Public Price Reporting in the Cash Market for Live Cattle: A Spatial Market Approach

Scott W. Fausti, Matthew A. Diersen, Bashir A. Qasmi

Research output: Contribution to journalArticlepeer-review


Legislative authorization for the Livestock Mandatory Reporting Act of 1999 was renewed in October of 2006. One of the cited justifications for implementing mandatory reporting was that the voluntary reporting system for the slaughter cattle cash market was unable to provide accurate and timely market information. We extend the spatial market analysis literature by developing a methodology for detecting distortions in spatial relationships across related price series. Using spatially linked regional markets, we compare state-level mandatory price-reporting data to the U.S. Department of Agriculture voluntarily reported state data to determine if the spatial relationship between price-reporting mechanisms was disrupted by market distortions prior to implementation of federal mandatory price reporting. We found no empirical evidence of system failure; therefore, we conclude that market thinning or noncompetitive behavior had not reached the level necessary to disrupt the ability of the voluntary price-reporting system to provide timely and accurate price information.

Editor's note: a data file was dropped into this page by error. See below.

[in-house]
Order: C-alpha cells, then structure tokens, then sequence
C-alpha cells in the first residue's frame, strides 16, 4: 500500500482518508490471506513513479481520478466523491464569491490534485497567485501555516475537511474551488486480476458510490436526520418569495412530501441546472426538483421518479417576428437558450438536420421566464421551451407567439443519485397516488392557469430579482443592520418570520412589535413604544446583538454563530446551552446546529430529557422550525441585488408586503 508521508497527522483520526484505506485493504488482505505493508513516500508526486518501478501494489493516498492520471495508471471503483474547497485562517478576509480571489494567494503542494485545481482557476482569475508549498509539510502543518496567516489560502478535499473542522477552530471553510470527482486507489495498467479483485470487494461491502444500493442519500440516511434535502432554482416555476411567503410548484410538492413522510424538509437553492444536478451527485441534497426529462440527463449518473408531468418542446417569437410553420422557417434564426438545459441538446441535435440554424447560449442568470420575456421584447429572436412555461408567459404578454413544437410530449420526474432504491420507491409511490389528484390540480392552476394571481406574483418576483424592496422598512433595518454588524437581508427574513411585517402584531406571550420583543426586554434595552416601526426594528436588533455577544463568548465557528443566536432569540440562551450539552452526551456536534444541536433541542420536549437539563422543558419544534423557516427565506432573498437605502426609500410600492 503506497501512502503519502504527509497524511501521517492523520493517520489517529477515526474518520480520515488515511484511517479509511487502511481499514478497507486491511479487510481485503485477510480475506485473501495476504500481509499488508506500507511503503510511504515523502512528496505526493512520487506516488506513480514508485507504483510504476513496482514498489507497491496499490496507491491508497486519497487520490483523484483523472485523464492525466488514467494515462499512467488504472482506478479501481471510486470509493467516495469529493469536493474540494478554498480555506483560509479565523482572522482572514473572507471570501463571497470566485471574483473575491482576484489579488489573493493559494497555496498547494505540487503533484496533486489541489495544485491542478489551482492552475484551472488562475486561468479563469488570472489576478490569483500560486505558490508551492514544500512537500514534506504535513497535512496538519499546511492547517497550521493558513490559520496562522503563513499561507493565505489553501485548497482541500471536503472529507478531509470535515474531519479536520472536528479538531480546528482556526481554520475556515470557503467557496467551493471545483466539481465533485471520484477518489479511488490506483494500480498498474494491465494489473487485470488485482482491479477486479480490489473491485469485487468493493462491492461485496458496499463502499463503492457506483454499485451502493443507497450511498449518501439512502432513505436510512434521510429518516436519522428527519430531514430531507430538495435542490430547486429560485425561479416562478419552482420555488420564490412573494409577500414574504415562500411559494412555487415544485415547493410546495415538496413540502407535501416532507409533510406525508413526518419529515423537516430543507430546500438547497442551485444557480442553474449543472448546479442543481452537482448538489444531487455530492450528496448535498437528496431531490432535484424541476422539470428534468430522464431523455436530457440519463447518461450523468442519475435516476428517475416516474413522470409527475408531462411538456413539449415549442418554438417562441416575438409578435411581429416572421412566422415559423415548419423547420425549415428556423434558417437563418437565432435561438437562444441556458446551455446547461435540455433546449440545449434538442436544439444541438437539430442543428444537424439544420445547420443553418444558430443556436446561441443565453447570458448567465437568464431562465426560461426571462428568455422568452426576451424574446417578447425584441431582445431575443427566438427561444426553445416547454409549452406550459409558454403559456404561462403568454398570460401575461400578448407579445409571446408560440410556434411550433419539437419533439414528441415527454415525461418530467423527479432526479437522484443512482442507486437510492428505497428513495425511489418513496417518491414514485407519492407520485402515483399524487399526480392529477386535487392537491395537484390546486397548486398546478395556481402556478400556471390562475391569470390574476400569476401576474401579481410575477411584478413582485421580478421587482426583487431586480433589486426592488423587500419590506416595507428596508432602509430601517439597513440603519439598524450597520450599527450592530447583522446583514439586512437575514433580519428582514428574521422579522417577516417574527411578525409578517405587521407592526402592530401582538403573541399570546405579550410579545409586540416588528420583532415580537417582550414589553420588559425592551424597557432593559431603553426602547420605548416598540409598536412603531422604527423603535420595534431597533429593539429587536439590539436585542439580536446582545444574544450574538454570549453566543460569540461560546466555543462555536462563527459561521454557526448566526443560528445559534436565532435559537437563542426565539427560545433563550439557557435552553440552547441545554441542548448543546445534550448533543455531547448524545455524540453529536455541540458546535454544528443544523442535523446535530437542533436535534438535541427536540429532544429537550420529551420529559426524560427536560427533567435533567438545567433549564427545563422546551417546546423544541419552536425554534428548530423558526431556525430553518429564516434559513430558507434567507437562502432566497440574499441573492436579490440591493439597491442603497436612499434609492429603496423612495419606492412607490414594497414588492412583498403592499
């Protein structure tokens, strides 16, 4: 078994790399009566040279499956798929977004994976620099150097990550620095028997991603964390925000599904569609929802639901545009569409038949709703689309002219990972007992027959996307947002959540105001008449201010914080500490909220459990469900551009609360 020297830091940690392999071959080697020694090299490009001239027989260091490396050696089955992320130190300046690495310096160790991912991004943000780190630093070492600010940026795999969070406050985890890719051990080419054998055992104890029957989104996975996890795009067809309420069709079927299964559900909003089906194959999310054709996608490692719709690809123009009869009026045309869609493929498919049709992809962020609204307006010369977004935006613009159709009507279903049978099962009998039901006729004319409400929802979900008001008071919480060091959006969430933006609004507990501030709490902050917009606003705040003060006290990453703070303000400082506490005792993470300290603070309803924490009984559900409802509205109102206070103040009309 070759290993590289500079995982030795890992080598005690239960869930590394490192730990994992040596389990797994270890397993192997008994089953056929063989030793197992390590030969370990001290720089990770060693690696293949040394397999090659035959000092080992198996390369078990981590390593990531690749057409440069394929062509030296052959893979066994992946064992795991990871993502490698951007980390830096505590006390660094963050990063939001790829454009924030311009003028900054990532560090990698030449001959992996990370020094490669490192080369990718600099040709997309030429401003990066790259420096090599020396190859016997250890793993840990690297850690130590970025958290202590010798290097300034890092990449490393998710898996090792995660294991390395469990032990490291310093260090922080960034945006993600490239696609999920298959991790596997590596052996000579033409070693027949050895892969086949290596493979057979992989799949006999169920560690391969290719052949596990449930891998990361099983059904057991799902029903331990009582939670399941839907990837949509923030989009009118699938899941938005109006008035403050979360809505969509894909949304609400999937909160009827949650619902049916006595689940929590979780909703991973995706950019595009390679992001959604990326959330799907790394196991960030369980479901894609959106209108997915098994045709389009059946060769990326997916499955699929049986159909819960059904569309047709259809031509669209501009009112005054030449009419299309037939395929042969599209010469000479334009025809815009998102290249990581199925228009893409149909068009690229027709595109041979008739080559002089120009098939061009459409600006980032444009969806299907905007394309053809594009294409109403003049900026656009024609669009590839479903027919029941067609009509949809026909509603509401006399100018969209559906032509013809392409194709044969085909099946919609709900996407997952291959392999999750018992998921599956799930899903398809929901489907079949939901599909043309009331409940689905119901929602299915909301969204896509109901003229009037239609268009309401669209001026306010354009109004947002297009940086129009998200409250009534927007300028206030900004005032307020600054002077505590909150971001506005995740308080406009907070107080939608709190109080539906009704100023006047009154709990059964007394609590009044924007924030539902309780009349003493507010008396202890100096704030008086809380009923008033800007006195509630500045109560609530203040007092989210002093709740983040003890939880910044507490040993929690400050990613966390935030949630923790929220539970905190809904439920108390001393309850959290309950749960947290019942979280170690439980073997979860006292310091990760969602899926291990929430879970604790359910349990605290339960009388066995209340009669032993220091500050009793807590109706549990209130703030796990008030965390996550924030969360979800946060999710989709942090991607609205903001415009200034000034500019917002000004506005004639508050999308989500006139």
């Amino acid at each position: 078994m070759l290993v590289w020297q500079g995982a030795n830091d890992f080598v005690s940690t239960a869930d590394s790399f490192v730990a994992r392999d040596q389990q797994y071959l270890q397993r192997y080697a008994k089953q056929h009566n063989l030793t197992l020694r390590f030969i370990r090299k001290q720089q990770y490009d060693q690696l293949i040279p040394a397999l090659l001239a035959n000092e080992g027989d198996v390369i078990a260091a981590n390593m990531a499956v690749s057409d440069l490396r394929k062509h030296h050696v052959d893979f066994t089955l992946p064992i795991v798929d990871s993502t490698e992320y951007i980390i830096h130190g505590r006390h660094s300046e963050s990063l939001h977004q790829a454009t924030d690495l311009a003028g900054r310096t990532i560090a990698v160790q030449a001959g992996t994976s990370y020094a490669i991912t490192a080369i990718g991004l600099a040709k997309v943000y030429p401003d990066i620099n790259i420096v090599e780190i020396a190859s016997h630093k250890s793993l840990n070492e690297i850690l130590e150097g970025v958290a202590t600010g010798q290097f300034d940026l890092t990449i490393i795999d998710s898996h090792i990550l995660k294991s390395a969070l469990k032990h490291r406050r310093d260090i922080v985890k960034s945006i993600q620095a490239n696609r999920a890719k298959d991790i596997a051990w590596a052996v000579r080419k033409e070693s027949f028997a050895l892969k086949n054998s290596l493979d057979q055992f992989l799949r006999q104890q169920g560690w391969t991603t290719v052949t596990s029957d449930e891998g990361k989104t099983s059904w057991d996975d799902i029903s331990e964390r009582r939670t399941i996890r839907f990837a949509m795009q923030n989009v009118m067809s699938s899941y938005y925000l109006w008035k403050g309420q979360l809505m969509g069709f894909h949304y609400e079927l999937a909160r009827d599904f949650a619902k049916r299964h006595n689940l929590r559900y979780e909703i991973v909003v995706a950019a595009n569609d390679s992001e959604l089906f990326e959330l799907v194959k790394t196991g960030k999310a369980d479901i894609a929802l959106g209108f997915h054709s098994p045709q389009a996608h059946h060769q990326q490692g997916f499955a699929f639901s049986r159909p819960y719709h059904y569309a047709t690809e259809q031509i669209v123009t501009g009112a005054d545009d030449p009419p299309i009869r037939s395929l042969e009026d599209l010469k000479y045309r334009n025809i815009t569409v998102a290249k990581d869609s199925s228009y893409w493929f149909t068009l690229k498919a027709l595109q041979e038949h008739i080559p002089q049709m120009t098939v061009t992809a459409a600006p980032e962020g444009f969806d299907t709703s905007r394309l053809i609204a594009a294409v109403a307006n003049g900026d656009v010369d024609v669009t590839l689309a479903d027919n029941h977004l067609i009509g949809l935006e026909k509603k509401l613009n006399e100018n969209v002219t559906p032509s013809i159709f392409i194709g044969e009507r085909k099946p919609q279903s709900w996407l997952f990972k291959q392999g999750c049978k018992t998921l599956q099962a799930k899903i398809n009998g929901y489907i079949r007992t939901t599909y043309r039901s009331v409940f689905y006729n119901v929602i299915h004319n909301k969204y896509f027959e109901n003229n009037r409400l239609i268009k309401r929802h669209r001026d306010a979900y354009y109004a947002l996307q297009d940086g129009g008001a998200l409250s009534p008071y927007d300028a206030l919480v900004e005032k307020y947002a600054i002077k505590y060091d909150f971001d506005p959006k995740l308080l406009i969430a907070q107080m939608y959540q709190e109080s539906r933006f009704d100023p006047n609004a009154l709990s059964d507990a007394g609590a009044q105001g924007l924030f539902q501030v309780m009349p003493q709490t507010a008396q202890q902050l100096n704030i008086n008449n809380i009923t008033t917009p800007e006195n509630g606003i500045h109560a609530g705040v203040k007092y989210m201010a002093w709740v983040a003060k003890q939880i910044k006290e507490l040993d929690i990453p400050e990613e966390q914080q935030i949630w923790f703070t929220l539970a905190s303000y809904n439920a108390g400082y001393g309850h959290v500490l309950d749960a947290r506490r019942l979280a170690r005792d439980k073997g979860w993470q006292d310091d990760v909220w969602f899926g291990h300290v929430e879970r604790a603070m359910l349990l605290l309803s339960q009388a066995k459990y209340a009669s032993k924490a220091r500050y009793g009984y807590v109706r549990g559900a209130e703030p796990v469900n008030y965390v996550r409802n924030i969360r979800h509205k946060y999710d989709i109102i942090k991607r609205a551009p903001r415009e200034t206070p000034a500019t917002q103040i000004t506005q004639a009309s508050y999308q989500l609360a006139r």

Original languageAmerican English
JournalAgricultural and Resource Economics Review
StatePublished - Oct 2007
Externally publishedYes


  • public price reporting
  • spatial markets
  • market integration
  • price transparency
  • price discovery
  • livestock markets


  • Economics
  • Finance

Cite this